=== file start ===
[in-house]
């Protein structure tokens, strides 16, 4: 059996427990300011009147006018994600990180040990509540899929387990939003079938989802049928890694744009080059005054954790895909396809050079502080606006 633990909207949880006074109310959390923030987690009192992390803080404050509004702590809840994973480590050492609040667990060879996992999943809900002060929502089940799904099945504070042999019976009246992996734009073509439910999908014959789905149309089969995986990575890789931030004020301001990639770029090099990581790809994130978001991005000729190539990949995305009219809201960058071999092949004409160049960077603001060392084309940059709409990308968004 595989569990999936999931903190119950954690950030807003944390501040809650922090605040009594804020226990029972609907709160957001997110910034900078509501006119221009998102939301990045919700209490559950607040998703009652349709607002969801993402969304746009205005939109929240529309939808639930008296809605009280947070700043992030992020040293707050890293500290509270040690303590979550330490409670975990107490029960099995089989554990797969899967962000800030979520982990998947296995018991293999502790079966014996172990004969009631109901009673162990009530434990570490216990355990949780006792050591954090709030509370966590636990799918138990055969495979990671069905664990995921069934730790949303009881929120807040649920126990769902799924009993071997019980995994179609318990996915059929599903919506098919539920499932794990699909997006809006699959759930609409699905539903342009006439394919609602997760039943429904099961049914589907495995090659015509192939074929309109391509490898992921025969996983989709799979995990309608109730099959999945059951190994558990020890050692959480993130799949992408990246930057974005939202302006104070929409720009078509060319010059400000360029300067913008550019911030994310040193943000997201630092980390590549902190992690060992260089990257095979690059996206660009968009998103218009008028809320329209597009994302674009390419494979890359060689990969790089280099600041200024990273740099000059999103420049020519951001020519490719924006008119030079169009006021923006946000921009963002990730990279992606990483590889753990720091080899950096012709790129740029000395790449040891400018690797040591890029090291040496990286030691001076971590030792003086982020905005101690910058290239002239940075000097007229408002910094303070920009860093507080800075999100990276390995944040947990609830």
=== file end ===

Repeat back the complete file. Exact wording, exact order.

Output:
[in-house]
């Protein structure tokens, strides 16, 4: 059996427990300011009147006018994600990180040990509540899929387990939003079938989802049928890694744009080059005054954790895909396809050079502080606006 633990909207949880006074109310959390923030987690009192992390803080404050509004702590809840994973480590050492609040667990060879996992999943809900002060929502089940799904099945504070042999019976009246992996734009073509439910999908014959789905149309089969995986990575890789931030004020301001990639770029090099990581790809994130978001991005000729190539990949995305009219809201960058071999092949004409160049960077603001060392084309940059709409990308968004 595989569990999936999931903190119950954690950030807003944390501040809650922090605040009594804020226990029972609907709160957001997110910034900078509501006119221009998102939301990045919700209490559950607040998703009652349709607002969801993402969304746009205005939109929240529309939808639930008296809605009280947070700043992030992020040293707050890293500290509270040690303590979550330490409670975990107490029960099995089989554990797969899967962000800030979520982990998947296995018991293999502790079966014996172990004969009631109901009673162990009530434990570490216990355990949780006792050591954090709030509370966590636990799918138990055969495979990671069905664990995921069934730790949303009881929120807040649920126990769902799924009993071997019980995994179609318990996915059929599903919506098919539920499932794990699909997006809006699959759930609409699905539903342009006439394919609602997760039943429904099961049914589907495995090659015509192939074929309109391509490898992921025969996983989709799979995990309608109730099959999945059951190994558990020890050692959480993130799949992408990246930057974005939202302006104070929409720009078509060319010059400000360029300067913008550019911030994310040193943000997201630092980390590549902190992690060992260089990257095979690059996206660009968009998103218009008028809320329209597009994302674009390419494979890359060689990969790089280099600041200024990273740099000059999103420049020519951001020519490719924006008119030079169009006021923006946000921009963002990730990279992606990483590889753990720091080899950096012709790129740029000395790449040891400018690797040591890029090291040496990286030691001076971590030792003086982020905005101690910058290239002239940075000097007229408002910094303070920009860093507080800075999100990276390995944040947990609830």